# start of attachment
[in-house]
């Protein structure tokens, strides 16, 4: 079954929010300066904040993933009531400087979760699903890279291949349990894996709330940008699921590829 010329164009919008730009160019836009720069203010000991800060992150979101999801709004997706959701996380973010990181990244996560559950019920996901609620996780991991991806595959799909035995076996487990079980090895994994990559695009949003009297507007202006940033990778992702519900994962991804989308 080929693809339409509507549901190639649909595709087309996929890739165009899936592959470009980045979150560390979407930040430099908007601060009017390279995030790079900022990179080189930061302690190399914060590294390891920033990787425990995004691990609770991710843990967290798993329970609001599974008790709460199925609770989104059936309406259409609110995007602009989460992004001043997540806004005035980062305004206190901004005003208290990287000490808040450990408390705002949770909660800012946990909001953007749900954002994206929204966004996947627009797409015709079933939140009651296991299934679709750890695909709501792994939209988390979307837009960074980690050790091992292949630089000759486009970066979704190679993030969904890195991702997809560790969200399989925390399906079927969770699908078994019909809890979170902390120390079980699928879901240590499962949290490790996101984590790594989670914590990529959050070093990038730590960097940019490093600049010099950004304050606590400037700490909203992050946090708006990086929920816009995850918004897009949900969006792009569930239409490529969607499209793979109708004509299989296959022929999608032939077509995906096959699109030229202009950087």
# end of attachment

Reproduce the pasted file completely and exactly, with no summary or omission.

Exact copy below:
[in-house]
């Protein structure tokens, strides 16, 4: 079954929010300066904040993933009531400087979760699903890279291949349990894996709330940008699921590829 010329164009919008730009160019836009720069203010000991800060992150979101999801709004997706959701996380973010990181990244996560559950019920996901609620996780991991991806595959799909035995076996487990079980090895994994990559695009949003009297507007202006940033990778992702519900994962991804989308 080929693809339409509507549901190639649909595709087309996929890739165009899936592959470009980045979150560390979407930040430099908007601060009017390279995030790079900022990179080189930061302690190399914060590294390891920033990787425990995004691990609770991710843990967290798993329970609001599974008790709460199925609770989104059936309406259409609110995007602009989460992004001043997540806004005035980062305004206190901004005003208290990287000490808040450990408390705002949770909660800012946990909001953007749900954002994206929204966004996947627009797409015709079933939140009651296991299934679709750890695909709501792994939209988390979307837009960074980690050790091992292949630089000759486009970066979704190679993030969904890195991702997809560790969200399989925390399906079927969770699908078994019909809890979170902390120390079980699928879901240590499962949290490790996101984590790594989670914590990529959050070093990038730590960097940019490093600049010099950004304050606590400037700490909203992050946090708006990086929920816009995850918004897009949900969006792009569930239409490529969607499209793979109708004509299989296959022929999608032939077509995906096959699109030229202009950087």